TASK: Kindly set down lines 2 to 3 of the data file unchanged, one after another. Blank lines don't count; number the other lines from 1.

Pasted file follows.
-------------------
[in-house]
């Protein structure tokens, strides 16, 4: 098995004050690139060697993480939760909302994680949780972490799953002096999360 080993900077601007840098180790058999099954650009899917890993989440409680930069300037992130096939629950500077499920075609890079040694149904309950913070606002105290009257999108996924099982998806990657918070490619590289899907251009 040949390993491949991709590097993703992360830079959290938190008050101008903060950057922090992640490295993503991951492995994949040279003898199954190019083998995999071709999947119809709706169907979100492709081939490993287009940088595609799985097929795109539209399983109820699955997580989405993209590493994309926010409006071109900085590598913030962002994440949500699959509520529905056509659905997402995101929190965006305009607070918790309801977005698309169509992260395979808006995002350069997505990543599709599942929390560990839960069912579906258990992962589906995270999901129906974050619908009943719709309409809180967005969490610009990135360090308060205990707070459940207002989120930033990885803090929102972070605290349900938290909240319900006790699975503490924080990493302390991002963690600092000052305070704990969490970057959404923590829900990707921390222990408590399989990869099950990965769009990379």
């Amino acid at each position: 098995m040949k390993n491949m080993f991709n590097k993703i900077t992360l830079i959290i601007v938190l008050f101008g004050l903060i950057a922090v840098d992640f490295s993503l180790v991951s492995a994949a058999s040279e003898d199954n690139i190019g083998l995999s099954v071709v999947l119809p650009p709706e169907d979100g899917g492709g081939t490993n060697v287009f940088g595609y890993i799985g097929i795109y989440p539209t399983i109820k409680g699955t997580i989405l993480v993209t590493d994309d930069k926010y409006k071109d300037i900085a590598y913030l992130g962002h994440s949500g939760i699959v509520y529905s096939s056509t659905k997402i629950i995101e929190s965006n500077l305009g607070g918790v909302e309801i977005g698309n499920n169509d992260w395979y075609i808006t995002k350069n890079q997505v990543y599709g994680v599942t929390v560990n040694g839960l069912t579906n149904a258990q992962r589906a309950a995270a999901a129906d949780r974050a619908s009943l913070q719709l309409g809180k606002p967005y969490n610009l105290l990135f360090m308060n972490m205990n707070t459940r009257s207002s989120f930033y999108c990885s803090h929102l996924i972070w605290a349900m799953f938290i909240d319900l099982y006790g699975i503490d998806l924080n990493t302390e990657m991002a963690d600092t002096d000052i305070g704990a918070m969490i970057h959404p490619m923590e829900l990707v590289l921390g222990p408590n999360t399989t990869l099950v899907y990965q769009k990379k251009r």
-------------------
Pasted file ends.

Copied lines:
């Protein structure tokens, strides 16, 4: 098995004050690139060697993480939760909302994680949780972490799953002096999360 080993900077601007840098180790058999099954650009899917890993989440409680930069300037992130096939629950500077499920075609890079040694149904309950913070606002105290009257999108996924099982998806990657918070490619590289899907251009 040949390993491949991709590097993703992360830079959290938190008050101008903060950057922090992640490295993503991951492995994949040279003898199954190019083998995999071709999947119809709706169907979100492709081939490993287009940088595609799985097929795109539209399983109820699955997580989405993209590493994309926010409006071109900085590598913030962002994440949500699959509520529905056509659905997402995101929190965006305009607070918790309801977005698309169509992260395979808006995002350069997505990543599709599942929390560990839960069912579906258990992962589906995270999901129906974050619908009943719709309409809180967005969490610009990135360090308060205990707070459940207002989120930033990885803090929102972070605290349900938290909240319900006790699975503490924080990493302390991002963690600092000052305070704990969490970057959404923590829900990707921390222990408590399989990869099950990965769009990379």
């Amino acid at each position: 098995m040949k390993n491949m080993f991709n590097k993703i900077t992360l830079i959290i601007v938190l008050f101008g004050l903060i950057a922090v840098d992640f490295s993503l180790v991951s492995a994949a058999s040279e003898d199954n690139i190019g083998l995999s099954v071709v999947l119809p650009p709706e169907d979100g899917g492709g081939t490993n060697v287009f940088g595609y890993i799985g097929i795109y989440p539209t399983i109820k409680g699955t997580i989405l993480v993209t590493d994309d930069k926010y409006k071109d300037i900085a590598y913030l992130g962002h994440s949500g939760i699959v509520y529905s096939s056509t659905k997402i629950i995101e929190s965006n500077l305009g607070g918790v909302e309801i977005g698309n499920n169509d992260w395979y075609i808006t995002k350069n890079q997505v990543y599709g994680v599942t929390v560990n040694g839960l069912t579906n149904a258990q992962r589906a309950a995270a999901a129906d949780r974050a619908s009943l913070q719709l309409g809180k606002p967005y969490n610009l105290l990135f360090m308060n972490m205990n707070t459940r009257s207002s989120f930033y999108c990885s803090h929102l996924i972070w605290a349900m799953f938290i909240d319900l099982y006790g699975i503490d998806l924080n990493t302390e990657m991002a963690d600092t002096d000052i305070g704990a918070m969490i970057h959404p490619m923590e829900l990707v590289l921390g222990p408590n999360t399989t990869l099950v899907y990965q769009k990379k251009r």